Instead I spent quite some time in the Bridge Bookshop and in one of the nice cafés at the beach.
Port Erin has a very special history book: On a wall along the beach main events in its history have been written.
From the Market Square there are signs leading to Scarlett Point. This is one of the birdwatchers' points on the Isle of Man and it's easily accessible without a car.It's a walk of about 30 minutes from the town centre, not more.
There is an information centre, but it was closed on Mondays (which was when we were there), one more reason to go back.
Sitting on the benches there was great, just watching the tide and the sea and of course the many, many birds there. We saw oystercatchers, knuts, turnstones and even two red-billed choughs, plus about 1000 gulls.
Since I'm interested in Art Noveau one of the things I wanted to see was the police station in Castletown, as I had read it was built by Mackay Baillie Scott. At first I didn't find it, or rather I had passed it without recognizing it . So I asked in a shop. The lady there had never heard of Baillie Scott, but she pointed me to the police station.
It is right next to the castle and looks like it's part of it. Baillie Scott built it in 1901 and maybe he had tried to make it look medieval. Only at the door I saw some of the ornaments typical for Art Noveau.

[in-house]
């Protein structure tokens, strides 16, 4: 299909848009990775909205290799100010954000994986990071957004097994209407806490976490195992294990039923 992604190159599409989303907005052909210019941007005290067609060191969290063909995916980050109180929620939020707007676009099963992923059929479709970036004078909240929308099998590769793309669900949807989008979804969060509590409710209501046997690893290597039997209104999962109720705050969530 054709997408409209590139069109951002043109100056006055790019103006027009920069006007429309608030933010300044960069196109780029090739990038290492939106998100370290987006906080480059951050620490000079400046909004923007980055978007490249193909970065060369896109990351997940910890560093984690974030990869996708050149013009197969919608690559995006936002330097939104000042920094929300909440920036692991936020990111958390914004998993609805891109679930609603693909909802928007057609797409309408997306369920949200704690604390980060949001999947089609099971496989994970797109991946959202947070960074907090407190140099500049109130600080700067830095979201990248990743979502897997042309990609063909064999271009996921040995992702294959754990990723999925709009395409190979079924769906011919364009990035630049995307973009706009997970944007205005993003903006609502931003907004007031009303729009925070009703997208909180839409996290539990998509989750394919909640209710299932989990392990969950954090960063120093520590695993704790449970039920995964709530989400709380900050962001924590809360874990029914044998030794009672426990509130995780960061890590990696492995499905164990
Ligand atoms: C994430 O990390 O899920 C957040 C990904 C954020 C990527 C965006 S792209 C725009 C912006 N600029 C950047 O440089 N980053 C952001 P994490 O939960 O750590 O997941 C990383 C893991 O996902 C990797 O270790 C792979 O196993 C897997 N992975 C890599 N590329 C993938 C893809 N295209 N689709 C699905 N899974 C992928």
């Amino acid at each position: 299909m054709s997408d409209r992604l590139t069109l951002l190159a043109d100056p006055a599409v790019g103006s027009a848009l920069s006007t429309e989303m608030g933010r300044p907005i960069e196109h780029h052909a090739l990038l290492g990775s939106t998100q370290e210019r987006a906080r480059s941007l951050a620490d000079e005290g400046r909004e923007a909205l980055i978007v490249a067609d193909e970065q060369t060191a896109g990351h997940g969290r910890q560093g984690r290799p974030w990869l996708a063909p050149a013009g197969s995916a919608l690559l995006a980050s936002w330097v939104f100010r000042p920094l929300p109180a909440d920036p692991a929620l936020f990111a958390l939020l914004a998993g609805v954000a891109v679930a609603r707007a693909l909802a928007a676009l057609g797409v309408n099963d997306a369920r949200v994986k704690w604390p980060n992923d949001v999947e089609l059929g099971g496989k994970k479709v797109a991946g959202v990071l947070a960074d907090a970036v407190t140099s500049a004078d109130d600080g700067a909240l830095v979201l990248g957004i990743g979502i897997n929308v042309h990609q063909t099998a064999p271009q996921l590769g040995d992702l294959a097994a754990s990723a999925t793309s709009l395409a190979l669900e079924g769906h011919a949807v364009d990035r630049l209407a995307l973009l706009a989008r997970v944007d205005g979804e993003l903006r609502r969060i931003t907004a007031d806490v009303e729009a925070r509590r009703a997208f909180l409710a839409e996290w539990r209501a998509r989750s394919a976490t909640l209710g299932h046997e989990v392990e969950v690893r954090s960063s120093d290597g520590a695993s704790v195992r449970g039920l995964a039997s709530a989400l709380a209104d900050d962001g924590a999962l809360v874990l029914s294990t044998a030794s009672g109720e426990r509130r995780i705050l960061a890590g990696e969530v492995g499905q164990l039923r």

Behind the Market Square there is the old Grammar School, a small, white building close to the sea. It was built as a chapel in 13th century, but from 18th century on has served as a school. In 1930 the last pupils were taught there and the interior has been left as it used to be. Instead of exercise books the pupils wrote on sand, saving a lot of money on school equipment.
Today it's a museum, entrance is free, with a nice gift shop and a very friendly attendant.
The centre of Castletown is the Market Square. Here are the bus stops for the buses to the other parts of the islands, here is the main hotel , the George with a nice-looking pub but serving bad food ( see restaurant tip), the war memorial and a celtic cross. Narrow Arbory Street leading away from the Market Square has some nice craft shops.
Castletown used to be the capital of the Isle of Man until 1862, something which can easily be believed when you see the huge castle.
Coming from the train station you turn right and walk towards the harbour, Castle Rushen is right in front of you.This building from the 13th century dominates the small town.
There is a beautiful garden attached to it, with an old clock next to the entrance, several benches to sit down and rest and a part called the Speaker's Garden. So far I haven't been able to find out what this means, something like Speaker's Corner in Hyde Park maybe?
The Villa Marina on the promenade is an entertainment complex, but also boasts of a beautiful garden. Near the entrance there is a waterfall, then some flowerbeds and finally a lawn with old trees. A wedding was being celebrated when I was there, it was fun to watch the children running around and playing, and not caring at all about the beautiful dresses/suits they had to wear.
On the promenade, about 16 meter high, you can see a soldier standing on a pillar. This is the war memorial.
It was erected in 1922 and it seems the people in Douglas didn't think too much of it then.
But it really is very impressive, especially by its height.
1 Empire Terrace, Douglas, IM2 4LE, United Kingdom
Good for: Solo
Athol Park, Port Erin, United Kingdom
Good for: Couples
Stayed here with grown-up family and it met our needs perfectly. Easy walk to airport and only 20...more